College of Nursing
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New Undergraduate Admissions Criteria

  • Admission changes begin Fall 2018.

3/19/2018 8:00:00 AM - Media Team

In order to promote a more inclusive approach to undergraduate nursing student selection, the BYU College of Nursing will be implementing changes in the application process.

“The idea is to get a more holistic view of the students and to have a more holistic applications and admissions process,” says Cara Wiley, the nursing advisement center supervisor. “That way we’re taking into consideration some of the other aspects of students and not just GPA.”

“We don’t believe that the characteristics of being a good nurse are exclusively GPA and ACT scores,” says College of Nursing associate dean Dr. Katreena Merrill.

These changes will take effect for students applying for the winter 2019 semester. Listed below in bold are the main changes and what they mean.

1) Students must have completed all prerequisite classes before applying to the program—midterm grades will not be accepted.

Previously, students could apply to the program while still enrolled in prerequisite courses and simply give their midterm grades for the prerequisites. Now students will need to have finished all pre-reqs before submitting their application.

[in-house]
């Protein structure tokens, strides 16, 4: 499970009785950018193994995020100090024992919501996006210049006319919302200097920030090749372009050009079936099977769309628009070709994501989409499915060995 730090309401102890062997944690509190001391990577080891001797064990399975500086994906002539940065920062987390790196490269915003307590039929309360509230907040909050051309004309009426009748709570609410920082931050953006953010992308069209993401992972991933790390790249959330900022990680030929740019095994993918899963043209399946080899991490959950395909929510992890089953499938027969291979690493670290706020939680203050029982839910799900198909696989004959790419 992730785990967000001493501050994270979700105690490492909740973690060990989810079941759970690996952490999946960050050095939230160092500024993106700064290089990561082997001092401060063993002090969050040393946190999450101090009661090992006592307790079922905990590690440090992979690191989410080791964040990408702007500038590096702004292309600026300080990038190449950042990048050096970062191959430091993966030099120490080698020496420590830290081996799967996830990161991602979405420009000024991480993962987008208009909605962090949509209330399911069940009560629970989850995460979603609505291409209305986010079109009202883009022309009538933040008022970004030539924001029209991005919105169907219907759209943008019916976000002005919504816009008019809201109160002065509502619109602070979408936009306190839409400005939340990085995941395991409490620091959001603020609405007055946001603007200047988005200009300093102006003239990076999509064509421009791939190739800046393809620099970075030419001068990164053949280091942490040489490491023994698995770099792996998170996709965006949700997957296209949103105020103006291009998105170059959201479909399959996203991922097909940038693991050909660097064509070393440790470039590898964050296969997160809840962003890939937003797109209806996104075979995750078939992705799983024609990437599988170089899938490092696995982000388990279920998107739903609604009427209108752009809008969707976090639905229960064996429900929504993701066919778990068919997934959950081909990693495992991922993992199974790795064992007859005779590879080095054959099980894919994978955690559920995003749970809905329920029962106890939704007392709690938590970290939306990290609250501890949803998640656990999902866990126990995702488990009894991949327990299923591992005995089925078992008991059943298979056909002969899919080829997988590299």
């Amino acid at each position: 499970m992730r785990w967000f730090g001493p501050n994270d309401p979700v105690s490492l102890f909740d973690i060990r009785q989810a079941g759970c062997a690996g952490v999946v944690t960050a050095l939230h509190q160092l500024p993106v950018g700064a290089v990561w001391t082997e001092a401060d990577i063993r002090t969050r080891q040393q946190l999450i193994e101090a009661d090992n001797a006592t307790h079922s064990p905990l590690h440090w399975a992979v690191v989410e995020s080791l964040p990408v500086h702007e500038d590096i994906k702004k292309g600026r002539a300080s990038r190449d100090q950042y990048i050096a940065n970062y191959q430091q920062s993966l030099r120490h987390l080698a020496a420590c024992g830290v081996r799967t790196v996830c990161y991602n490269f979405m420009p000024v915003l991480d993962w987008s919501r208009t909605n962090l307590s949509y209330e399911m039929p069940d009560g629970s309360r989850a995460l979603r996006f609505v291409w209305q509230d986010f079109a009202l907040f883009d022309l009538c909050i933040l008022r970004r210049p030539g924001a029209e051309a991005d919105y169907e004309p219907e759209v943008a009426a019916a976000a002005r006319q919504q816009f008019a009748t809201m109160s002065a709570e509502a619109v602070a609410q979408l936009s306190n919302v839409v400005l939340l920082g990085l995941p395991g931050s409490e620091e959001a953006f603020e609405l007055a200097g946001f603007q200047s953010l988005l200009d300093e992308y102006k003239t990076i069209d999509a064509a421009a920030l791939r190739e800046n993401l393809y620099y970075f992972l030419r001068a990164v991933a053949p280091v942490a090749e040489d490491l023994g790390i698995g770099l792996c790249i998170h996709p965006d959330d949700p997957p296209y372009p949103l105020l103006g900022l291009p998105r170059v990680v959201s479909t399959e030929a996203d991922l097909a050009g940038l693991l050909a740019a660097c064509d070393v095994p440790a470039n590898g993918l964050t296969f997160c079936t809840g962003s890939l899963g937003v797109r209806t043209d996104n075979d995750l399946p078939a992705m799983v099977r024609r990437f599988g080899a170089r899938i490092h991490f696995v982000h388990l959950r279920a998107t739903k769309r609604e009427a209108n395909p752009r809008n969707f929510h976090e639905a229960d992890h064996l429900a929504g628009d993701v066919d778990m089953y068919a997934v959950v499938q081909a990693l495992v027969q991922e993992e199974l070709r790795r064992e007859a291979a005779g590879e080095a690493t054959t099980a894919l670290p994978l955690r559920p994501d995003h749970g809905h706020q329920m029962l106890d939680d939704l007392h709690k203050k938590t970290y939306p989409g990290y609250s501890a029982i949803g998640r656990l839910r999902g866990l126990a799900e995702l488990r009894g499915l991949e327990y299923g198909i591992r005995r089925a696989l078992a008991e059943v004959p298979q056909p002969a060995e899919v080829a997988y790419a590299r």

“As usual, we will admit twice a year,” Merrill says. “The application for fall semester will end in May each year so that students taking prerequisites can finish those up in their winter semester and apply in May for fall. Applications for entering the nursing program in the winter semester will close in late August so that students applying to go to the nursing program in the winter will be able to finish classes in spring and summer.”

2) Students with over 75 BYU credits or 100 overall credits will no longer be able to apply.

This falls in line with official BYU policy, which says that students cannot change majors after earning 75 BYU credits (excluding AP or language exam credits). The idea is that more spots for students will be created while students with lots of credits will be able to use the more efficient path of a nursing accelerated course. Overall, this should help reduce the nursing shortage.

“If a student is already in college for three or four years before they even figure out they want to do nursing, the fastest way for them and the most financially beneficial way for them is to then do an accelerated nursing program [outside of BYU],” Wiley says.

Read the rest of the story on our college blog.

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